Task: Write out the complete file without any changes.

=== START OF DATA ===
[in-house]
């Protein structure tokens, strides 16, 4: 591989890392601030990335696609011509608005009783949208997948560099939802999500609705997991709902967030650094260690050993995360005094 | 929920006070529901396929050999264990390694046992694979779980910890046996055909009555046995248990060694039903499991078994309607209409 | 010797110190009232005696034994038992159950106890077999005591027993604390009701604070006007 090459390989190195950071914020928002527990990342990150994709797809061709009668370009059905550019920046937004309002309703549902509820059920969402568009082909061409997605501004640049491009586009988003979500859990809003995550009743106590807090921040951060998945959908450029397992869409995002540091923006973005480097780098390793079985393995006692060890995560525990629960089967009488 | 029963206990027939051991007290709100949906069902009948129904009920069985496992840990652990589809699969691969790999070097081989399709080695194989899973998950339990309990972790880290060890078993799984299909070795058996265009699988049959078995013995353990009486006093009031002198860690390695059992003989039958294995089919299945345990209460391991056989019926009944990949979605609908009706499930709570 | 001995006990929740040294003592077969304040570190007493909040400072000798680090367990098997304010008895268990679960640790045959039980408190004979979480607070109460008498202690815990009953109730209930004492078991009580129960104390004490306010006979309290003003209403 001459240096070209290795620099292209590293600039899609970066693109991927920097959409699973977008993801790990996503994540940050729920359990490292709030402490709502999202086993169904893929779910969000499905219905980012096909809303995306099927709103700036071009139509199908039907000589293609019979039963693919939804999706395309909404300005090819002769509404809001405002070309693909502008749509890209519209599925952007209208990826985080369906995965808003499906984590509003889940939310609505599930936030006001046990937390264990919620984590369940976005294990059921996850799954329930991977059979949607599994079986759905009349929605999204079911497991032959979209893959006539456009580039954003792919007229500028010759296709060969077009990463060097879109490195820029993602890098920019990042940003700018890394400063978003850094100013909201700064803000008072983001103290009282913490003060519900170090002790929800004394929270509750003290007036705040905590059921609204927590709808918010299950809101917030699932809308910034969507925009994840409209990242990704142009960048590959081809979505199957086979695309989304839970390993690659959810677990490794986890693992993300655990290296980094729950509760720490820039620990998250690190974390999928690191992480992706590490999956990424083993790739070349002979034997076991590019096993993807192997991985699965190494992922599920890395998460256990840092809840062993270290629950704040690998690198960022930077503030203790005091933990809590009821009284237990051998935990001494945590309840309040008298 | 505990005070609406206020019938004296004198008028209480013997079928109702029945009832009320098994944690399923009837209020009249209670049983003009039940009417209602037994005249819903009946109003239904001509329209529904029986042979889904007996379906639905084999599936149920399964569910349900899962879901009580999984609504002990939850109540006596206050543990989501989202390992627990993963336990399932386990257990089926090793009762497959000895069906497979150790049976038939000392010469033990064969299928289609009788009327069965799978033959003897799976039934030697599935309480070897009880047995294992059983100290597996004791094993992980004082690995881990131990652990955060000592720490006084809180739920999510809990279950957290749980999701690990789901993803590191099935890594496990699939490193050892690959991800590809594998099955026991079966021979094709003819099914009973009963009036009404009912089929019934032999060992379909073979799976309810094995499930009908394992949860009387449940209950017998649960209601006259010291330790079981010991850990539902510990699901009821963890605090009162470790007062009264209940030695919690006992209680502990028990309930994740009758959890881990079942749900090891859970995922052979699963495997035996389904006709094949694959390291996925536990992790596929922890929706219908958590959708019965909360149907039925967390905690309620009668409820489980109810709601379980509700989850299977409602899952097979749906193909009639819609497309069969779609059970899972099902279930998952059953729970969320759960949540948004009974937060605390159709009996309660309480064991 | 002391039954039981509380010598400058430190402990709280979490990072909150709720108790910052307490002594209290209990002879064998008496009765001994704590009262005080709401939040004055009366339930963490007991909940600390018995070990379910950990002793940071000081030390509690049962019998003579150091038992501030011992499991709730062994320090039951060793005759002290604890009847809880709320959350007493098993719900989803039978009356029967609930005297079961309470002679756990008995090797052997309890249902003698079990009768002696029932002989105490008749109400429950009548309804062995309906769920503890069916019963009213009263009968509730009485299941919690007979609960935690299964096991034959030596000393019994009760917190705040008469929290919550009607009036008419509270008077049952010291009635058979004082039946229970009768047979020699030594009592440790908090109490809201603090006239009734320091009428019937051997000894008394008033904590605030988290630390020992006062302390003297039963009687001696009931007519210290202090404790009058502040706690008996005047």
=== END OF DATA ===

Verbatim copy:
[in-house]
């Protein structure tokens, strides 16, 4: 591989890392601030990335696609011509608005009783949208997948560099939802999500609705997991709902967030650094260690050993995360005094 | 929920006070529901396929050999264990390694046992694979779980910890046996055909009555046995248990060694039903499991078994309607209409 | 010797110190009232005696034994038992159950106890077999005591027993604390009701604070006007 090459390989190195950071914020928002527990990342990150994709797809061709009668370009059905550019920046937004309002309703549902509820059920969402568009082909061409997605501004640049491009586009988003979500859990809003995550009743106590807090921040951060998945959908450029397992869409995002540091923006973005480097780098390793079985393995006692060890995560525990629960089967009488 | 029963206990027939051991007290709100949906069902009948129904009920069985496992840990652990589809699969691969790999070097081989399709080695194989899973998950339990309990972790880290060890078993799984299909070795058996265009699988049959078995013995353990009486006093009031002198860690390695059992003989039958294995089919299945345990209460391991056989019926009944990949979605609908009706499930709570 | 001995006990929740040294003592077969304040570190007493909040400072000798680090367990098997304010008895268990679960640790045959039980408190004979979480607070109460008498202690815990009953109730209930004492078991009580129960104390004490306010006979309290003003209403 001459240096070209290795620099292209590293600039899609970066693109991927920097959409699973977008993801790990996503994540940050729920359990490292709030402490709502999202086993169904893929779910969000499905219905980012096909809303995306099927709103700036071009139509199908039907000589293609019979039963693919939804999706395309909404300005090819002769509404809001405002070309693909502008749509890209519209599925952007209208990826985080369906995965808003499906984590509003889940939310609505599930936030006001046990937390264990919620984590369940976005294990059921996850799954329930991977059979949607599994079986759905009349929605999204079911497991032959979209893959006539456009580039954003792919007229500028010759296709060969077009990463060097879109490195820029993602890098920019990042940003700018890394400063978003850094100013909201700064803000008072983001103290009282913490003060519900170090002790929800004394929270509750003290007036705040905590059921609204927590709808918010299950809101917030699932809308910034969507925009994840409209990242990704142009960048590959081809979505199957086979695309989304839970390993690659959810677990490794986890693992993300655990290296980094729950509760720490820039620990998250690190974390999928690191992480992706590490999956990424083993790739070349002979034997076991590019096993993807192997991985699965190494992922599920890395998460256990840092809840062993270290629950704040690998690198960022930077503030203790005091933990809590009821009284237990051998935990001494945590309840309040008298 | 505990005070609406206020019938004296004198008028209480013997079928109702029945009832009320098994944690399923009837209020009249209670049983003009039940009417209602037994005249819903009946109003239904001509329209529904029986042979889904007996379906639905084999599936149920399964569910349900899962879901009580999984609504002990939850109540006596206050543990989501989202390992627990993963336990399932386990257990089926090793009762497959000895069906497979150790049976038939000392010469033990064969299928289609009788009327069965799978033959003897799976039934030697599935309480070897009880047995294992059983100290597996004791094993992980004082690995881990131990652990955060000592720490006084809180739920999510809990279950957290749980999701690990789901993803590191099935890594496990699939490193050892690959991800590809594998099955026991079966021979094709003819099914009973009963009036009404009912089929019934032999060992379909073979799976309810094995499930009908394992949860009387449940209950017998649960209601006259010291330790079981010991850990539902510990699901009821963890605090009162470790007062009264209940030695919690006992209680502990028990309930994740009758959890881990079942749900090891859970995922052979699963495997035996389904006709094949694959390291996925536990992790596929922890929706219908958590959708019965909360149907039925967390905690309620009668409820489980109810709601379980509700989850299977409602899952097979749906193909009639819609497309069969779609059970899972099902279930998952059953729970969320759960949540948004009974937060605390159709009996309660309480064991 | 002391039954039981509380010598400058430190402990709280979490990072909150709720108790910052307490002594209290209990002879064998008496009765001994704590009262005080709401939040004055009366339930963490007991909940600390018995070990379910950990002793940071000081030390509690049962019998003579150091038992501030011992499991709730062994320090039951060793005759002290604890009847809880709320959350007493098993719900989803039978009356029967609930005297079961309470002679756990008995090797052997309890249902003698079990009768002696029932002989105490008749109400429950009548309804062995309906769920503890069916019963009213009263009968509730009485299941919690007979609960935690299964096991034959030596000393019994009760917190705040008469929290919550009607009036008419509270008077049952010291009635058979004082039946229970009768047979020699030594009592440790908090109490809201603090006239009734320091009428019937051997000894008394008033904590605030988290630390020992006062302390003297039963009687001696009931007519210290202090404790009058502040706690008996005047």